Monday, January 5, 2015

Heat (1995)

Director: Michael Mann
Writer:    Michael Mann
Cast:       Al Pacino, Robert De Niro, Val Kilmer, Jon Voight


A group of professional bank robbers start to feel the heat from police when they unknowingly leave a clue at their latest heist. 

Both Al Pacino and Robert De Niro starred in Godfather 2 where the former played Michael Corleone whereas the latter played the role of his father, Don Vito Corleone, but in an entirely different timeline. This meant that these two actors who were arguably the greatest lead actors from Hollywood never shared screen-time till Michael Mann decided to make 'Heat'. They of course went on to act together in some crap film called 'Righteous Kill' in the noughties, but lets just forget that since they were not really at their best and didn't give a shit about films anymore. The fact that they will be on screen together was of course the selling point for the film which marketed itself as a Pacino-De Niro showdown. Still it happens in only two scenes since Al Pacino is playing a cop and Robert De Niro is the head of the robber crew which the former is trying to bust. The first of those scene is quite contrived but is necessary for the film nevertheless since it is trying to portray a situation where both these characters have huge respect for each other, like in real life I guess. 

The film is about 170 minutes long and it is well utilized to tell a story about complex set of characters with sufficient time given to show their family life. Vincent Hanna (Al Pacino) is hugely dedicated to his job and that might be the reason for him being in his third marriage. On the other side, all the people from the crew except for their leader Neil McCauley (Robert De Niro) have a family. Neil lives a very disciplined life based on the principle: "Don't let yourself get attached to anything you are not willing to walk out on in 30 seconds flat if you feel the heat around the corner." But over the course of the film he develops a relationship with a lonely girl and his inclination towards the well being of his colleagues, Val Kilmer especially, leads him to take some undue risks that could very well cause their downfall. The good thing about the film is that it is not just about their mistakes but also about good police work and lucky breaks for the law establishment. Since the film is from Michael Mann, one would expect great authenticity in the the set-piece scenes involving robbery and action sequences. I am told the bank robbery scene and police confrontation afterwards are the most realistic portrayal of them on screen.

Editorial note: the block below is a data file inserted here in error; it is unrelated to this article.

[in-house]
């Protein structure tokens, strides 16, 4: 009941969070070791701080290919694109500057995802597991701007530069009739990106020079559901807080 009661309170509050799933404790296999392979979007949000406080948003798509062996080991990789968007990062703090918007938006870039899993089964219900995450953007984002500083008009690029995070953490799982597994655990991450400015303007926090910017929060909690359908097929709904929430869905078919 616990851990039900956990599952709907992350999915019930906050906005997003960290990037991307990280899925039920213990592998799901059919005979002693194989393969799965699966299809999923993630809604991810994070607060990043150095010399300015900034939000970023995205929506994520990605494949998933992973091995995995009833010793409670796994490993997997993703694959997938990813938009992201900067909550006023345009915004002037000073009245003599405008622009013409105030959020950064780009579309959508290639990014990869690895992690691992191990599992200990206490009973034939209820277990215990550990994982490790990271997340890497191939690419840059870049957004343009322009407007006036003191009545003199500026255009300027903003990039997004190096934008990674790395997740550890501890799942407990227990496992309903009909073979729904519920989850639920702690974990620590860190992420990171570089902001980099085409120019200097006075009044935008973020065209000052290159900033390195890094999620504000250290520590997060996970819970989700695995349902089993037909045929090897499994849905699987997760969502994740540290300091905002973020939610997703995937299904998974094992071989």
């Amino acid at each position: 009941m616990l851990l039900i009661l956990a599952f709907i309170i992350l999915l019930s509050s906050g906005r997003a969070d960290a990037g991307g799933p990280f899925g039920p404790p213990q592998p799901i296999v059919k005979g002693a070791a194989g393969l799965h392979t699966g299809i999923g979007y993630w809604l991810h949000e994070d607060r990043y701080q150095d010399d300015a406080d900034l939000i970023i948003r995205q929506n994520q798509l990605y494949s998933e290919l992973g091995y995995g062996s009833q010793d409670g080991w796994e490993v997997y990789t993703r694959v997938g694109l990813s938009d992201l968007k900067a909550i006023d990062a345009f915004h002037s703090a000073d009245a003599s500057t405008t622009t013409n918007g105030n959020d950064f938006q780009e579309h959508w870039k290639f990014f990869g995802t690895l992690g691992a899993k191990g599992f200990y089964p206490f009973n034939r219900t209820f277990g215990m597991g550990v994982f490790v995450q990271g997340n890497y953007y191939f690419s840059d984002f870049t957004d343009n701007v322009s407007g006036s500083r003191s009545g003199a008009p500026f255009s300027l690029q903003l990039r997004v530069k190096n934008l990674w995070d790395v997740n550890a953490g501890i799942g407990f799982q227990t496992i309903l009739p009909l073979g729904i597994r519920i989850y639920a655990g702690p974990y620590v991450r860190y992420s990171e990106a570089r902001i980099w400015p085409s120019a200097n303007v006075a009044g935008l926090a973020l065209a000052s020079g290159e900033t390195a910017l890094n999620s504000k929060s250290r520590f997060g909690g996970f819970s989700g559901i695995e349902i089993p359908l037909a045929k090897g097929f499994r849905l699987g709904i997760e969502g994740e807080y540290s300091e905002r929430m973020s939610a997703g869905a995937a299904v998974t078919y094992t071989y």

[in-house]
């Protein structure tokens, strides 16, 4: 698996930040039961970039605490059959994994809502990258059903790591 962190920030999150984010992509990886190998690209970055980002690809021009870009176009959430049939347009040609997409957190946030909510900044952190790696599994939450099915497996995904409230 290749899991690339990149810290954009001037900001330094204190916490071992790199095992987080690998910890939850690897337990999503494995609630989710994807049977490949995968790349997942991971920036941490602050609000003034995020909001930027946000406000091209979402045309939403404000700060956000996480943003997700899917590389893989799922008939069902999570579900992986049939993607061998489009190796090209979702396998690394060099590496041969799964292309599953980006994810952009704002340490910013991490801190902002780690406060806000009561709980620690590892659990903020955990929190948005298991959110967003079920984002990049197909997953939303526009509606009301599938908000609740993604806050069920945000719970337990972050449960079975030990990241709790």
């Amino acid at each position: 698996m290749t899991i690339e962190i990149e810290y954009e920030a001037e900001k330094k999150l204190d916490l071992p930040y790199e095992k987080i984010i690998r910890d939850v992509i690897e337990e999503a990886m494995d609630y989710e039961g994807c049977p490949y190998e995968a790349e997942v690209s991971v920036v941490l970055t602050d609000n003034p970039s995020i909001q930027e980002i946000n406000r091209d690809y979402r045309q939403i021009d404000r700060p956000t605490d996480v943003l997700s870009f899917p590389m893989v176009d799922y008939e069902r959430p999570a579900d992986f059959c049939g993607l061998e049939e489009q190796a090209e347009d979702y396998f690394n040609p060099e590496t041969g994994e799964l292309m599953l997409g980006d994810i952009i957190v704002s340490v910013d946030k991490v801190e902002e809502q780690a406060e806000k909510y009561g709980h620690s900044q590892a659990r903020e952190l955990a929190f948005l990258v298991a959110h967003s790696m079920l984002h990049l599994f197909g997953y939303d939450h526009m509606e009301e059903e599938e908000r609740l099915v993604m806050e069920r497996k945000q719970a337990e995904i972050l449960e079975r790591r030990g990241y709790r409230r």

Michael Mann had the script of the film ready by 1979 and shelved the project after he made 'Thief'. Heat is based on the real life story of Chicago police officer Chuck Adamson and his pursuit in the 1960s of a career criminal named McCauley. In the film we are more sympathetic towards Neil and we want him to escape in spite of the body count that he caused. It might be partly due to the way the characters are played with Al Pacino doing another one of those hammy performance like in 'Scent of a Woman'. The line Because she's got a... GREAT ASS!'' was ad-libbed by Pacino and the look on Hank Azaria's face is genuine shock.

Overall it is a great watch and is my third favorite Michael Mann film after 'The Insider' and 'Thief'. When I saw it initially for the first time, I was quite underwhelmed but I didn't understand much of the intricacies involved in the scheming because of lack of subtitles. I loved it on my next viewing with the aid of subtitles. This was my third watch and I still found it to be great despite some problems involving the not so well fleshed out family back story given to the lesser characters- for eg the ones played by Danny Trejo and the other guy whom they used as the replacement driver. It would have been better if he didn't make those half arsed attempt at all. It was great to see Jeremy Piven in a cameo role of about 15 seconds which he manages to make memorable. LA looks great in that bluish tinge.

Rating: 4.5/5